The Absolutism of Peter the Great in His Reforms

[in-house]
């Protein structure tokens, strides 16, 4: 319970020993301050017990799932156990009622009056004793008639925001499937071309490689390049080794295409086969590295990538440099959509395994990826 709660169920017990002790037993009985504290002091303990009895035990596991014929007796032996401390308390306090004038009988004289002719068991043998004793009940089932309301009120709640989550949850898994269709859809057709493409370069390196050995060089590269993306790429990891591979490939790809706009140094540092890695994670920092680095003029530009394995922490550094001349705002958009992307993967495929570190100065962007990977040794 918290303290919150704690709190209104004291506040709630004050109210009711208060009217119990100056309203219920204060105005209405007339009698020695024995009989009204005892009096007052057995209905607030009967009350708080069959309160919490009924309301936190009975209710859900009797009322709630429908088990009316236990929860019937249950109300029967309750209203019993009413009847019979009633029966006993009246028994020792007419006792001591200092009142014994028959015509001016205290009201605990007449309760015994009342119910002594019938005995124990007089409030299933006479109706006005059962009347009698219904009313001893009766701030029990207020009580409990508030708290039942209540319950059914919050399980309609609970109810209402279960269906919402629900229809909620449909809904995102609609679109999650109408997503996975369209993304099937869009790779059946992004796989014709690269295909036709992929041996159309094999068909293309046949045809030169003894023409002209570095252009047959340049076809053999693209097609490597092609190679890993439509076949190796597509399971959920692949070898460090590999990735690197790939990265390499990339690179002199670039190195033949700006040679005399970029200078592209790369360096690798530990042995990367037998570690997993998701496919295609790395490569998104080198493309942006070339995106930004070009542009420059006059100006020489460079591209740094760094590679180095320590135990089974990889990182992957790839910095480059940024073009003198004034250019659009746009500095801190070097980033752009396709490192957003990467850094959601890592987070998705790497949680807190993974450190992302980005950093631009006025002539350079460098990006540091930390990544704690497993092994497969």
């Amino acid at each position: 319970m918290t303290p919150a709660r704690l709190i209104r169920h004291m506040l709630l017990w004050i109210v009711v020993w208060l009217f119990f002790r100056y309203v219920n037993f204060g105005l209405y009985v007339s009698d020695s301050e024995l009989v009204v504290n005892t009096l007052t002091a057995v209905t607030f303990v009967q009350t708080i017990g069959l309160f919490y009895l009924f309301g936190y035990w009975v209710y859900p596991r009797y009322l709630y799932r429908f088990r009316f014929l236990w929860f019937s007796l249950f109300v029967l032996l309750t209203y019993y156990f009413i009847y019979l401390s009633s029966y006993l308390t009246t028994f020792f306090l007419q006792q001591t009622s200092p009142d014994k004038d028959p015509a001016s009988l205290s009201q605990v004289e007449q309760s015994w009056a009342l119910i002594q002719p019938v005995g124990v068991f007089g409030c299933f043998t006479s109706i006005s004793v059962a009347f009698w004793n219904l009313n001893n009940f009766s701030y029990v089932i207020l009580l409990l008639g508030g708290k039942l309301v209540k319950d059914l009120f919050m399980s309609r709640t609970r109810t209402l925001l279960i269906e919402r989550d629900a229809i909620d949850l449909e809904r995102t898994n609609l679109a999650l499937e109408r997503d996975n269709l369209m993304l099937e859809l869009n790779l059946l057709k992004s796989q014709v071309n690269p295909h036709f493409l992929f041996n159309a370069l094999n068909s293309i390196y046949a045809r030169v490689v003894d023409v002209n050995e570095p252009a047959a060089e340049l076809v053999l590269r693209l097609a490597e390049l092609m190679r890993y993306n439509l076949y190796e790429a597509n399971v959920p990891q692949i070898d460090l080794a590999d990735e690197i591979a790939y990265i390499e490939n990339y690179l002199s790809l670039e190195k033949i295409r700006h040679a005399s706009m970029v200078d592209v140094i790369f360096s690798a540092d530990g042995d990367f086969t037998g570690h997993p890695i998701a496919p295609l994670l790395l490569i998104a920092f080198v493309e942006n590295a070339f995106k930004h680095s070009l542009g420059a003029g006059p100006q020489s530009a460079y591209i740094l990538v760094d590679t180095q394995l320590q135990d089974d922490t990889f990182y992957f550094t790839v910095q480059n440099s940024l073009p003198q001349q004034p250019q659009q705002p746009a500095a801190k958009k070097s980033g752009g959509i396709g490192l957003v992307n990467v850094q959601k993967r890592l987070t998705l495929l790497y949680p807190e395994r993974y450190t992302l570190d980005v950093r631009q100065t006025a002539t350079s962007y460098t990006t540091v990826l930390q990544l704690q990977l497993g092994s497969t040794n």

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Peter’s social reform was the attempt to reorganise Russia’s class system. The establishment of the Table of Ranks ‘promised ennoblement to any commoner who attained a sufficiently high level of rank’, essentially intending to rid Russia of corruption and to encourage state service. Although initially successful in purging old nobility from high levels of rank, the Table of Ranks soon lost its purpose under Peter’s successors. It became an instrument to class division and encouraged social hierarchy, broadening the gap between the upper and lower classes. This was mainly due to state service awards, which enabled the nobility to attain greater privileges and thus solidify their grip on serfs. Other oppressive policies included restrictions placed on serfs, such as being unable to leave their master’s estate without written permission. Peter’s oppression of serfs was very ‘non-western’ and thus also unmodern, when placed in context with other European rulers of the 18th century. For instance, Frederick the Great (1740-86) epitomised the idea of an ‘Enlightened Despot’, as a distinguished figure in the movement of enlightened absolutism. He effectively established innovative and progressive policies which abolished serfdom in Prussian Pomerania. It must be noted, however, that Frederick’s reign began two decades after Peter’s death and that enlightened absolutism was a foreign concept during the Petrine era and only fully found its way into Russia during the reign of Catherine the Great. Still, Peter’s social reform must be considered as backwards and less modern than his other reforms. Hughes maintains that ‘Peter’s cultural reforms led to a (…) deep rift between the elite and the mass of the population’. This is a well-founded argument which reveals Peter’s unmodern approach to Russian society and class, by encouraging the oppression under which the lower members of society suffered. When compared to Frederick the Great and his progressive belief of protecting his people and ensuring Prussian prosperity, Peter cannot be considered to have implemented successful reforms in regards to furthering and modernising the class system of Russian society.